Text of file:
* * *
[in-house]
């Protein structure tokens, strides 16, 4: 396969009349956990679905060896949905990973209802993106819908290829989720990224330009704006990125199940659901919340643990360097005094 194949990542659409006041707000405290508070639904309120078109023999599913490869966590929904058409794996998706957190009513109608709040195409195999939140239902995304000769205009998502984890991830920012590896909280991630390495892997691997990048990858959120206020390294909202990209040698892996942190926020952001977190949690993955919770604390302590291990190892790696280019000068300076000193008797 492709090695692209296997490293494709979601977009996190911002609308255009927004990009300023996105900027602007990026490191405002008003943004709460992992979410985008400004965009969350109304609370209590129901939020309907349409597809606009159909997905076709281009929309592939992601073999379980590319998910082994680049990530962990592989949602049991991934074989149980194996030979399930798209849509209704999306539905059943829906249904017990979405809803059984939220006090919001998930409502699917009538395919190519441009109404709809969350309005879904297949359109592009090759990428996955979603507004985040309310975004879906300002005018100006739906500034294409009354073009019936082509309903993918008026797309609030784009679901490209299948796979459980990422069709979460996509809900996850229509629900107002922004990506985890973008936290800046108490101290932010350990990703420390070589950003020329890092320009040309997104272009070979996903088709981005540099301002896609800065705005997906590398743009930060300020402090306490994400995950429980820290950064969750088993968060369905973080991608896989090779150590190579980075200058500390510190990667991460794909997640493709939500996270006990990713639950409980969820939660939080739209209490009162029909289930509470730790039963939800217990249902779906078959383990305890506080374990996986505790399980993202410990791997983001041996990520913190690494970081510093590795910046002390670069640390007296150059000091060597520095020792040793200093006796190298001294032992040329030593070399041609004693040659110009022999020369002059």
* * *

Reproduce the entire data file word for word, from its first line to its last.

[in-house]
């Protein structure tokens, strides 16, 4: 396969009349956990679905060896949905990973209802993106819908290829989720990224330009704006990125199940659901919340643990360097005094 194949990542659409006041707000405290508070639904309120078109023999599913490869966590929904058409794996998706957190009513109608709040195409195999939140239902995304000769205009998502984890991830920012590896909280991630390495892997691997990048990858959120206020390294909202990209040698892996942190926020952001977190949690993955919770604390302590291990190892790696280019000068300076000193008797 492709090695692209296997490293494709979601977009996190911002609308255009927004990009300023996105900027602007990026490191405002008003943004709460992992979410985008400004965009969350109304609370209590129901939020309907349409597809606009159909997905076709281009929309592939992601073999379980590319998910082994680049990530962990592989949602049991991934074989149980194996030979399930798209849509209704999306539905059943829906249904017990979405809803059984939220006090919001998930409502699917009538395919190519441009109404709809969350309005879904297949359109592009090759990428996955979603507004985040309310975004879906300002005018100006739906500034294409009354073009019936082509309903993918008026797309609030784009679901490209299948796979459980990422069709979460996509809900996850229509629900107002922004990506985890973008936290800046108490101290932010350990990703420390070589950003020329890092320009040309997104272009070979996903088709981005540099301002896609800065705005997906590398743009930060300020402090306490994400995950429980820290950064969750088993968060369905973080991608896989090779150590190579980075200058500390510190990667991460794909997640493709939500996270006990990713639950409980969820939660939080739209209490009162029909289930509470730790039963939800217990249902779906078959383990305890506080374990996986505790399980993202410990791997983001041996990520913190690494970081510093590795910046002390670069640390007296150059000091060597520095020792040793200093006796190298001294032992040329030593070399041609004693040659110009022999020369002059």